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Getting Started with LibGuides

Tools for getting started in LibGuides


Alt text

Alt text is a way to label images, and it's especially important for people who can’t see the images on our website. Alt text should describe the image in a brief sentence or two.

  • Add alt text all non-decorative images
  • Don’t include “image of” or “photo of”
  • Leave alt text blank if the image is purely decorative

When you upload a new image to Drupal (, you will be required to add Alt text to save it to the system. This Alt text will then "stick" to this image and you won't have to worry when you insert it into your page or other pages.

LibGuides and other platforms do NOT require Alt text, so you will have to remember to add it on non-Drupal platforms.

For more on how and why to use alt text, check out the Accessibility Cheat Sheet


Buttons should always contain actions. The language should be clear and concise. Capitalize every word, including articles. It’s OK to use an ampersand in button copy.

Standard website buttons include:

  • Sign In
  • Sign Up Free
  • Register Today
  • Email Us

Dropdown menus

Use title case for menu names and sentence case for menu items.

Descriptive Links

see Links


Form titles should clearly and quickly explain the purpose of the form.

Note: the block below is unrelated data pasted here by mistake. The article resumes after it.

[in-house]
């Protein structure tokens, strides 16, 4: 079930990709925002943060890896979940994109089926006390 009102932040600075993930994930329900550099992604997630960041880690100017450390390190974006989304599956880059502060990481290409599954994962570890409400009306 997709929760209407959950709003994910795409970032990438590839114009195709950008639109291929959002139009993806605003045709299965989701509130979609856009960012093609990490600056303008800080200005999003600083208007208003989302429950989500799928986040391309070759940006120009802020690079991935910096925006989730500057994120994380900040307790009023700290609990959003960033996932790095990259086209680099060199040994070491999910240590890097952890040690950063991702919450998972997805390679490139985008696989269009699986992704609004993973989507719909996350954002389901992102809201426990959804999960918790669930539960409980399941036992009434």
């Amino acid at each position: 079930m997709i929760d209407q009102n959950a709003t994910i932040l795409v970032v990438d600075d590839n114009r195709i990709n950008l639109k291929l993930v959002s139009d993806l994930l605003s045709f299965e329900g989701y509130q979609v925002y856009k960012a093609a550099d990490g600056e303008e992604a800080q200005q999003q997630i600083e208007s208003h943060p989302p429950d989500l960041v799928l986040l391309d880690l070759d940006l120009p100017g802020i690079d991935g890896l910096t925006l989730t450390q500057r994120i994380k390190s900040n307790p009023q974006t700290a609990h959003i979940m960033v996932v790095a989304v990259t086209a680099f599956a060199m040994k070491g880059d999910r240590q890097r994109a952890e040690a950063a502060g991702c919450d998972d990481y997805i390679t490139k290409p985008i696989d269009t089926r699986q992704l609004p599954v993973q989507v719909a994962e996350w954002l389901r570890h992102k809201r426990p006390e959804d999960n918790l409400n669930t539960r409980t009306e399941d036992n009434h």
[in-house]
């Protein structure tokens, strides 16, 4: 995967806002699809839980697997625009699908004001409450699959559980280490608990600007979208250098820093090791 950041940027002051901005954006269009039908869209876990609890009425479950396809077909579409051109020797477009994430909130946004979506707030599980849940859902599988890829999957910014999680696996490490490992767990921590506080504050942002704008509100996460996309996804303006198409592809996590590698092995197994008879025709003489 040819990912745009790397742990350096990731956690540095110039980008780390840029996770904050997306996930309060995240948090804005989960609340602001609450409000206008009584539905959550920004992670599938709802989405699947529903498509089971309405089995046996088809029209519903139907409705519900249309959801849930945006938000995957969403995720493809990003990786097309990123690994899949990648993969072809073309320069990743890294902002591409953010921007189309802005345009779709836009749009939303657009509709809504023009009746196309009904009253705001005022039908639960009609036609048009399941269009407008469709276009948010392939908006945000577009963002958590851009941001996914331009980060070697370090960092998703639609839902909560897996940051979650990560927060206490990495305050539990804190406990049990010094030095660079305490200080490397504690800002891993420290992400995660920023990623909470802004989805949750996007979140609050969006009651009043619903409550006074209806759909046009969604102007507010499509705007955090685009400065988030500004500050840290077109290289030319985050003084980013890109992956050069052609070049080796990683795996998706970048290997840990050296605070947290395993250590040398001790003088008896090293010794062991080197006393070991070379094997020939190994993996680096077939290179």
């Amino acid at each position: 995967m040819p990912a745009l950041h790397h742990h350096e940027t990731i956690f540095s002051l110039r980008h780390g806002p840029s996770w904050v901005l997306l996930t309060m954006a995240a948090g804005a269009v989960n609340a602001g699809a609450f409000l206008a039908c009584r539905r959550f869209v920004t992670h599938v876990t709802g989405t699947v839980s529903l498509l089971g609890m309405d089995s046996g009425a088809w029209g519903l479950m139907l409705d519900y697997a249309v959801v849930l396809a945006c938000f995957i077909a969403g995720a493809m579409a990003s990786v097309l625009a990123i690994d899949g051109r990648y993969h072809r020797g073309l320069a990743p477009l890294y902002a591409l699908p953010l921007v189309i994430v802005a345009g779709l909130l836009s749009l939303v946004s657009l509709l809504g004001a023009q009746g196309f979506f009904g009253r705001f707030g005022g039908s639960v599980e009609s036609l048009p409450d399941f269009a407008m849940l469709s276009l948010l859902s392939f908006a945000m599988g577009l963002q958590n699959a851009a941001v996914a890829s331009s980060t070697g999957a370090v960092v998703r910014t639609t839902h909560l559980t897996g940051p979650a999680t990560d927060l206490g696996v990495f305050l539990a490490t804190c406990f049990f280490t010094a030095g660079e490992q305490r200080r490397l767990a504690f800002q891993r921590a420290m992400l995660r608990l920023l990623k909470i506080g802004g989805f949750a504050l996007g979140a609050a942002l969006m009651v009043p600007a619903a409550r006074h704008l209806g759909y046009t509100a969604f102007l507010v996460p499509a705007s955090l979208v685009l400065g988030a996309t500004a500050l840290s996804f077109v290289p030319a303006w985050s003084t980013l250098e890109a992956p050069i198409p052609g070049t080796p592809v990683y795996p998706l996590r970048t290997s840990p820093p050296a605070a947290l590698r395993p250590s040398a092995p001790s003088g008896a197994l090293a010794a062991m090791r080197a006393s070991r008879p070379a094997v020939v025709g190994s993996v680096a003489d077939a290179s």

Use title case for form titles and sentence case for form fields.

Keep forms as short as possible.

Only request information that we need and intend to use. Don’t ask for information that could be considered private or personal, including gender. If you need to ask for gender, provide a field the user can fill in on their own, not a drop-down menu.

Headings and subheadings

Headings and subheadings organize content for readers. They should include the most relevant keywords and cover/highlight the main point(s) of the page.

Headings and subheadings are written in sentence case. Avoid using end punctuation except for question marks or when a heading is two or more sentences.

Organize headings and subheadings hierarchically, with headings first, followed by subheadings in order.. (An H2 will nestle under H1, an H3 under H2, and on down.)

  • Headings (H1) give people a taste of what they’re about to read. Use them for page and blog titles.
  • Subheadings (H2, H3, etc.) break articles into smaller, more specific sections. They give readers avenues into your content and make it more scannable.

Tip: LibGuides and LibAnswers have H1/H2 built-in so you don't have to worry about them. Use H3 for your content sections.


Provide a link whenever you’re referring to something on an external website. Use links to point users to relevant content and trusted external resources.

⊗ Don’t include preceding articles (a, an, the, our) when you link text. For example:

If a link comes at the end of a sentence or before a comma, don’t link the punctuation mark.

Be descriptive. Don’t say things like “Click here!” or “Click for more information” or “Read this,” "Learn more."  Write the sentence as you normally would, and link relevant keywords. 

⊗ Don’t use generic link labels

  • For more information on our food and drinks policy, click here.  
  • Read more about this project.

⊗ Don't: use “naked” link labels